Front Row Center
By Michael Warren
The musical The Drowsy Chaperone closed at the end of February, so there wasn’t time for my review to make it into this issue – you will have to wait another month. Meanwhile, the LLT has just announced the plays for next season (Season 49). Here they are:
Local Hero, written and directed by Neal Checkoway.
The Heiress, by Ruth and Augustus Goetz, directed by Roseann Wilshere.
Over The River And Through The Woods, by Joe DiPietro, directed by Ann Swiston.
Blood Relations, by Sharon Pollock, directed by Lynn Phelan.
Hooray For Hollywood!, written and directed by Barbara Clippinger.
Social Security, by Andrew Bergman, directed by Phil Shepherd.
In 2005, Neal Checkoway brought an original adaptation of the cult classic Being There to the LLT stage, including the projection of pre-filmed scenes onto a back screen. I will be interested to see what he makes of Local Hero, which was a 1983 comedy-drama set in a fictional Scottish town called Ferness. The film is about an American oil company representative who is sent there to purchase the town and surrounding property to make way for a refinery. Naturally, he is affected by the strange beauty of the place and some of the odd people he meets – there may be opportunities for actors with Scottish accents!
In different ways, both The Heiress and Blood Relations explore the plight of women trapped in impossible situations in the 19th century. The Heiress is based on the 1880 Henry James novel “Washington Square,” and the play opened on Broadway in 1947. It has since been revived several times, and won a Tony award for a very successful and long-running revival in 1995. The story is set in 1850 and revolves around the person of an initially shy young woman whose character evolves and strengthens during the play. This period drama will be an exciting challenge for actors and director. By contrast, Blood Relations is about Lizzie Borden, and in effect it is a re-trial of her case with the audience as jury. Like Doubt, a play successfully performed here in 2007, the author provides no easy solutions and we are left to wrestle with our own pre-conceived notions of guilt and innocence.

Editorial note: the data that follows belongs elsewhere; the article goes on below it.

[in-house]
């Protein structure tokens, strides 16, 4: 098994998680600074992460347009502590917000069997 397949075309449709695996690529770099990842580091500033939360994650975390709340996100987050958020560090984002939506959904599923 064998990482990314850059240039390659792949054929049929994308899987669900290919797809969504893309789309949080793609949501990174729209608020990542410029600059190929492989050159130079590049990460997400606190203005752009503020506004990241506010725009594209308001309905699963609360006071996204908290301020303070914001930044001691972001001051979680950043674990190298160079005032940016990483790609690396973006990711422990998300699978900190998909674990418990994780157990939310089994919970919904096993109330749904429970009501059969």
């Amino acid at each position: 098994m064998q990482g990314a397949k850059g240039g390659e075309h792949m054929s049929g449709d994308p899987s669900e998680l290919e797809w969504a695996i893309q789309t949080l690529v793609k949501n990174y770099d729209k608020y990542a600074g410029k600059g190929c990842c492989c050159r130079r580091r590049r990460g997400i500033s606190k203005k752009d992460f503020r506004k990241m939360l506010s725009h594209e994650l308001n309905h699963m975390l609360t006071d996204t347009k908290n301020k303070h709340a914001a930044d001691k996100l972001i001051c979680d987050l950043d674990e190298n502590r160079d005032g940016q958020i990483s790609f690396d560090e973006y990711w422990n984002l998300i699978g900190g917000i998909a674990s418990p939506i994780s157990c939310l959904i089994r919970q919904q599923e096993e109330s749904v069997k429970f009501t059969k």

Over The River And Through The Woods is a 1994 play by New Jersey writer-lyricist Joe DiPietro. If you were brought up in a large Italian-American family, you will certainly relate to this comedy-drama. And there will be significant parts for older actors, as young “Nick Cristano” has been having dinner with his four Italian grandparents every Sunday of his life. This play should provide some comic relief, in between two period dramas. Hooray For Hollywood! has been created for our entertainment by Barbara Clippinger, and the title says it all. We can expect plenty of great songs and high leg-kicks. Finally, the season will wind up with Social Security – a risqué comedy by Hollywood screenwriter Andrew Bergman, with plenty of one-liners and a juicy part for a feisty grandmother (no pre-audition selections, please!).
So, Season 49 promises to be an interesting and thought-provoking series of plays, with some serious dramas interspersed with light comedy and a fun musical. Two of the directors (Lynn Phelan and Phil Shepherd) are new to LLT and Neal Checkoway returns after an 8-year absence. It’s a lot of work directing a play, and in some cases the work for next year begins now with consideration of the characters, and how to make the play come across successfully for this local audience. Good luck to all – break a leg, but don’t fall off the stage!